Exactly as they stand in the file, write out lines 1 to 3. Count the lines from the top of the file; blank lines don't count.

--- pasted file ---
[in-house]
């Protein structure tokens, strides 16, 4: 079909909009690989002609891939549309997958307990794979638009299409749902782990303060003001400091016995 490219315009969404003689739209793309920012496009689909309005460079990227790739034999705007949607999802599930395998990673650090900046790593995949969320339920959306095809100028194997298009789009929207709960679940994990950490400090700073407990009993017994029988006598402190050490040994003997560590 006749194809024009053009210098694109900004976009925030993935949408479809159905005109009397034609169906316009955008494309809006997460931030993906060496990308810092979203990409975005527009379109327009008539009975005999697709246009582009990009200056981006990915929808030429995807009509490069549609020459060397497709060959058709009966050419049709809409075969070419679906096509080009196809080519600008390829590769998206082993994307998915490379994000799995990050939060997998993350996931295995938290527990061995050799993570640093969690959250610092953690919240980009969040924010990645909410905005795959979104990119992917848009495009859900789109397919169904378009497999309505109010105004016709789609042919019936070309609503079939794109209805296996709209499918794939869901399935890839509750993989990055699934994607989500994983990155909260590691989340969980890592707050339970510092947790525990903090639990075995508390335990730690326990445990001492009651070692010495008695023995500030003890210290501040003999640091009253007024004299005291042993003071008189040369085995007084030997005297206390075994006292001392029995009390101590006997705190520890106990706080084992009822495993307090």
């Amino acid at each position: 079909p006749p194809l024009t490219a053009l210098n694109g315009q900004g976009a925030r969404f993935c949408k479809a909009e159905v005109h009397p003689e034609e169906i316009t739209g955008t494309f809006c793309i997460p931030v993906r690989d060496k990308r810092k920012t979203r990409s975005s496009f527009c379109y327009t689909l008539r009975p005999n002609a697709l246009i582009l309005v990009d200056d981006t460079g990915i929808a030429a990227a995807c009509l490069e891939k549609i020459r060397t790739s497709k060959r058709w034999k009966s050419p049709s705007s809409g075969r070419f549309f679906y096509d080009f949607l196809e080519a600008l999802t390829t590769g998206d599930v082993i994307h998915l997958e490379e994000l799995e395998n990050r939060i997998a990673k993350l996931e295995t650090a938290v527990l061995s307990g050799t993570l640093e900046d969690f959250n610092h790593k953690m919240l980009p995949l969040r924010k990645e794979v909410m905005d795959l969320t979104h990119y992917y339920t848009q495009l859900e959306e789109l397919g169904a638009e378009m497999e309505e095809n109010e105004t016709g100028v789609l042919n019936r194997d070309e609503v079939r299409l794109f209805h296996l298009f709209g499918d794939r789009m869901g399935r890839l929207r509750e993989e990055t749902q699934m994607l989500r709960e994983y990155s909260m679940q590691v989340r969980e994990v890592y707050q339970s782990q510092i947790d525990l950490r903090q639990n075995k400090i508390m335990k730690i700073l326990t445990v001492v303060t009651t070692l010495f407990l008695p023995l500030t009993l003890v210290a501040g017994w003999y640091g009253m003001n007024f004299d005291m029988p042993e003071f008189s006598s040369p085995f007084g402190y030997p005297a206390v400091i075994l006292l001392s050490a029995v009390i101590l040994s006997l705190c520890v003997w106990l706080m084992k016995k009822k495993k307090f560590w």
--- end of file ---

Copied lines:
[in-house]
């Protein structure tokens, strides 16, 4: 079909909009690989002609891939549309997958307990794979638009299409749902782990303060003001400091016995 490219315009969404003689739209793309920012496009689909309005460079990227790739034999705007949607999802599930395998990673650090900046790593995949969320339920959306095809100028194997298009789009929207709960679940994990950490400090700073407990009993017994029988006598402190050490040994003997560590 006749194809024009053009210098694109900004976009925030993935949408479809159905005109009397034609169906316009955008494309809006997460931030993906060496990308810092979203990409975005527009379109327009008539009975005999697709246009582009990009200056981006990915929808030429995807009509490069549609020459060397497709060959058709009966050419049709809409075969070419679906096509080009196809080519600008390829590769998206082993994307998915490379994000799995990050939060997998993350996931295995938290527990061995050799993570640093969690959250610092953690919240980009969040924010990645909410905005795959979104990119992917848009495009859900789109397919169904378009497999309505109010105004016709789609042919019936070309609503079939794109209805296996709209499918794939869901399935890839509750993989990055699934994607989500994983990155909260590691989340969980890592707050339970510092947790525990903090639990075995508390335990730690326990445990001492009651070692010495008695023995500030003890210290501040003999640091009253007024004299005291042993003071008189040369085995007084030997005297206390075994006292001392029995009390101590006997705190520890106990706080084992009822495993307090």
């Amino acid at each position: 079909p006749p194809l024009t490219a053009l210098n694109g315009q900004g976009a925030r969404f993935c949408k479809a909009e159905v005109h009397p003689e034609e169906i316009t739209g955008t494309f809006c793309i997460p931030v993906r690989d060496k990308r810092k920012t979203r990409s975005s496009f527009c379109y327009t689909l008539r009975p005999n002609a697709l246009i582009l309005v990009d200056d981006t460079g990915i929808a030429a990227a995807c009509l490069e891939k549609i020459r060397t790739s497709k060959r058709w034999k009966s050419p049709s705007s809409g075969r070419f549309f679906y096509d080009f949607l196809e080519a600008l999802t390829t590769g998206d599930v082993i994307h998915l997958e490379e994000l799995e395998n990050r939060i997998a990673k993350l996931e295995t650090a938290v527990l061995s307990g050799t993570l640093e900046d969690f959250n610092h790593k953690m919240l980009p995949l969040r924010k990645e794979v909410m905005d795959l969320t979104h990119y992917y339920t848009q495009l859900e959306e789109l397919g169904a638009e378009m497999e309505e095809n109010e105004t016709g100028v789609l042919n019936r194997d070309e609503v079939r299409l794109f209805h296996l298009f709209g499918d794939r789009m869901g399935r890839l929207r509750e993989e990055t749902q699934m994607l989500r709960e994983y990155s909260m679940q590691v989340r969980e994990v890592y707050q339970s782990q510092i947790d525990l950490r903090q639990n075995k400090i508390m335990k730690i700073l326990t445990v001492v303060t009651t070692l010495f407990l008695p023995l500030t009993l003890v210290a501040g017994w003999y640091g009253m003001n007024f004299d005291m029988p042993e003071f008189s006598s040369p085995f007084g402190y030997p005297a206390v400091i075994l006292l001392s050490a029995v009390i101590l040994s006997l705190c520890v003997w106990l706080m084992k016995k009822k495993k307090f560590w």